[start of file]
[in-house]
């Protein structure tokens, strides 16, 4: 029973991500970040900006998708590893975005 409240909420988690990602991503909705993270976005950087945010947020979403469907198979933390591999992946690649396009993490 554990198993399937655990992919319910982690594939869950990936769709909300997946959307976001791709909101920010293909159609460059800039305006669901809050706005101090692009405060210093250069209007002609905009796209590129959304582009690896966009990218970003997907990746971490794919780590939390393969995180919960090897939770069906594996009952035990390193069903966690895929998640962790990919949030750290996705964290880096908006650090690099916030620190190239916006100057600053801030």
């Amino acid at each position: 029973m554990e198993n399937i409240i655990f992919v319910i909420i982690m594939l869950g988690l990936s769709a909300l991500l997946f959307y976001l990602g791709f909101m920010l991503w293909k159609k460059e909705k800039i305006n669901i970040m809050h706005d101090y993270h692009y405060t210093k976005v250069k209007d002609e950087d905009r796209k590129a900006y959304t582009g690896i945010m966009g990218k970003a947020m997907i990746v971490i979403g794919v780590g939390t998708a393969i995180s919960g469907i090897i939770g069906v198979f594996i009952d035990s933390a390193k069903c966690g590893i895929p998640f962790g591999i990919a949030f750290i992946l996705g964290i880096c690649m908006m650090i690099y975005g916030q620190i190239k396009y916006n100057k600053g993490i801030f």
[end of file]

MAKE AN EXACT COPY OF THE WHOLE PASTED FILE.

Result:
[in-house]
């Protein structure tokens, strides 16, 4: 029973991500970040900006998708590893975005 409240909420988690990602991503909705993270976005950087945010947020979403469907198979933390591999992946690649396009993490 554990198993399937655990992919319910982690594939869950990936769709909300997946959307976001791709909101920010293909159609460059800039305006669901809050706005101090692009405060210093250069209007002609905009796209590129959304582009690896966009990218970003997907990746971490794919780590939390393969995180919960090897939770069906594996009952035990390193069903966690895929998640962790990919949030750290996705964290880096908006650090690099916030620190190239916006100057600053801030």
């Amino acid at each position: 029973m554990e198993n399937i409240i655990f992919v319910i909420i982690m594939l869950g988690l990936s769709a909300l991500l997946f959307y976001l990602g791709f909101m920010l991503w293909k159609k460059e909705k800039i305006n669901i970040m809050h706005d101090y993270h692009y405060t210093k976005v250069k209007d002609e950087d905009r796209k590129a900006y959304t582009g690896i945010m966009g990218k970003a947020m997907i990746v971490i979403g794919v780590g939390t998708a393969i995180s919960g469907i090897i939770g069906v198979f594996i009952d035990s933390a390193k069903c966690g590893i895929p998640f962790g591999i990919a949030f750290i992946l996705g964290i880096c690649m908006m650090i690099y975005g916030q620190i190239k396009y916006n100057k600053g993490i801030f």